I would be lying if I said I didn’t feel disappointed. As a matter of fact, I knew I could get a much better outcome than just a plain rejection. I knew for sure that I’ve already prepared all I could, and even rehearsed the presentation because that’s just how paranoid I can be.

But still, this thing called “failure” stalks from outside the window; bidding its time until it finds an opening to creep in. And despite your best efforts to prevent it from happening, it always catches you off-guard.  Continue reading

Observing Serendipity

When the last of the raindrops smothered the wailing earth that day, she thought everything had been lost. No, not in a bad way. In fact, she was content. There was no better day to celebrate—yes, she decided to celebrate it rather than grieving over it—her loss than today. After all, she had come all this way and lost too many things to even count with her mind.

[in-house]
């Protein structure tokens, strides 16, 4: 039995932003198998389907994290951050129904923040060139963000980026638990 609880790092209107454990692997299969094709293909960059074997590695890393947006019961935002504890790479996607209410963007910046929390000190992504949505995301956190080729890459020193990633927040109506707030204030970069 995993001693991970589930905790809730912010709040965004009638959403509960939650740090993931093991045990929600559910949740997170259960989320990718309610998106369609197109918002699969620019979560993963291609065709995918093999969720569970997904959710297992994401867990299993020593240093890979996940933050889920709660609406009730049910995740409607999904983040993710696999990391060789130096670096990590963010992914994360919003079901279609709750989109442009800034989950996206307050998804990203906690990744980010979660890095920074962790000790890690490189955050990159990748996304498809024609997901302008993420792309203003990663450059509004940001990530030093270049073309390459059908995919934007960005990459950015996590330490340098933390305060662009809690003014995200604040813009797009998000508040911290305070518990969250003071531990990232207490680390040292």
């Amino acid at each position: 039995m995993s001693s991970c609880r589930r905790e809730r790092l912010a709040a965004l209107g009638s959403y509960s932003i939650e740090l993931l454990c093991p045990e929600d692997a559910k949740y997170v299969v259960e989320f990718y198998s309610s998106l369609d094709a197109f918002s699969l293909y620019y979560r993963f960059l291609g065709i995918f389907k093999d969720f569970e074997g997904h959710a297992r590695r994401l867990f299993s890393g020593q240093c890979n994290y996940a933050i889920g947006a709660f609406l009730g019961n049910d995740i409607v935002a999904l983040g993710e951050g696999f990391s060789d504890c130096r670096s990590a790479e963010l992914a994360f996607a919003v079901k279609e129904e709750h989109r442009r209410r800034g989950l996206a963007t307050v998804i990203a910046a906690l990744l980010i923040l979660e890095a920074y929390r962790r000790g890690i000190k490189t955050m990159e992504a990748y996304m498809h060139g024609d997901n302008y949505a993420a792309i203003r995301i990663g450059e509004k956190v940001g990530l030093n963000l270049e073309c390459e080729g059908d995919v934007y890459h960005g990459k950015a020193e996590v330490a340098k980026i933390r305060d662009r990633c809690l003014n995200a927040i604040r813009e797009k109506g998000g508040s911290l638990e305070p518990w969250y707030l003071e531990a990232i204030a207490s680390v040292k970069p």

Continue reading

Decisions that Change Your Life

Once, after receiving my very first job offer letter, I went to the nearest Starbucks, bought a venti-sized beverage, and contemplated for hours whether I should take the job or not.

I remember the interview went quite well. The CEO especially showed a great interest in recruiting me as soon as possible. I recall trying to tell him that I hadn’t even received a confirmation letter from the university to state that I have graduated, but he insisted for me to give him a prompt response for the offer he made.

 

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Source: https://www.pexels.com/photo/blur-brown-close-up-coffee-311276/

 

I should have been thrilled to get the job. I mean, the company might be new, but the team looked solid and friendly. The industry sounded promising. The office location was reachable by Transjakarta. The company was funded by one of the biggest conglomerates in Indonesia—basically, there was no apparent reason for me to refuse at the time.

And yet, it took me hours before I made up my mind and took the job, simply because I was afraid I would be making the wrong decision. Continue reading